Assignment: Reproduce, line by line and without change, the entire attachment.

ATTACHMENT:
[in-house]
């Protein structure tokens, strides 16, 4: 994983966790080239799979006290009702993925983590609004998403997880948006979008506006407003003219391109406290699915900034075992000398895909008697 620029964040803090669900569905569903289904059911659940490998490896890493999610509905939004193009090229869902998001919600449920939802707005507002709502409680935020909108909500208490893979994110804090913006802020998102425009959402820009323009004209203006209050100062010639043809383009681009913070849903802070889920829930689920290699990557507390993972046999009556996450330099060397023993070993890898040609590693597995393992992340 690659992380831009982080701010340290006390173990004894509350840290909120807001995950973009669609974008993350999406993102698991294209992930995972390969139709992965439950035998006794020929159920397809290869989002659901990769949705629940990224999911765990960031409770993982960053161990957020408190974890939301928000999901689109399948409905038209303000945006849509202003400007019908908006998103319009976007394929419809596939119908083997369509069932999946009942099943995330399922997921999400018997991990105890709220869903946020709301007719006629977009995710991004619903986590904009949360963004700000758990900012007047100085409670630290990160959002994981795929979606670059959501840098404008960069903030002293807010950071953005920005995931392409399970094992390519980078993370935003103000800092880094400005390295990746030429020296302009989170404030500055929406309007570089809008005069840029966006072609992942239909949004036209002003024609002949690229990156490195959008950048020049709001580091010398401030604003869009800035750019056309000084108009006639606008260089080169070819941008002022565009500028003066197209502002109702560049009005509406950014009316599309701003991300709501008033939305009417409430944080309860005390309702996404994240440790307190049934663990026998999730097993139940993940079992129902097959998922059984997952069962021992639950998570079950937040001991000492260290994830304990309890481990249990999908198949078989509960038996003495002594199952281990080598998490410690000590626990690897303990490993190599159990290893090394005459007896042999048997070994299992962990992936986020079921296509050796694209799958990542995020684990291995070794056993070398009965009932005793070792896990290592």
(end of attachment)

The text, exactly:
[in-house]
């Protein structure tokens, strides 16, 4: 994983966790080239799979006290009702993925983590609004998403997880948006979008506006407003003219391109406290699915900034075992000398895909008697 620029964040803090669900569905569903289904059911659940490998490896890493999610509905939004193009090229869902998001919600449920939802707005507002709502409680935020909108909500208490893979994110804090913006802020998102425009959402820009323009004209203006209050100062010639043809383009681009913070849903802070889920829930689920290699990557507390993972046999009556996450330099060397023993070993890898040609590693597995393992992340 690659992380831009982080701010340290006390173990004894509350840290909120807001995950973009669609974008993350999406993102698991294209992930995972390969139709992965439950035998006794020929159920397809290869989002659901990769949705629940990224999911765990960031409770993982960053161990957020408190974890939301928000999901689109399948409905038209303000945006849509202003400007019908908006998103319009976007394929419809596939119908083997369509069932999946009942099943995330399922997921999400018997991990105890709220869903946020709301007719006629977009995710991004619903986590904009949360963004700000758990900012007047100085409670630290990160959002994981795929979606670059959501840098404008960069903030002293807010950071953005920005995931392409399970094992390519980078993370935003103000800092880094400005390295990746030429020296302009989170404030500055929406309007570089809008005069840029966006072609992942239909949004036209002003024609002949690229990156490195959008950048020049709001580091010398401030604003869009800035750019056309000084108009006639606008260089080169070819941008002022565009500028003066197209502002109702560049009005509406950014009316599309701003991300709501008033939305009417409430944080309860005390309702996404994240440790307190049934663990026998999730097993139940993940079992129902097959998922059984997952069962021992639950998570079950937040001991000492260290994830304990309890481990249990999908198949078989509960038996003495002594199952281990080598998490410690000590626990690897303990490993190599159990290893090394005459007896042999048997070994299992962990992936986020079921296509050796694209799958990542995020684990291995070794056993070398009965009932005793070792896990290592």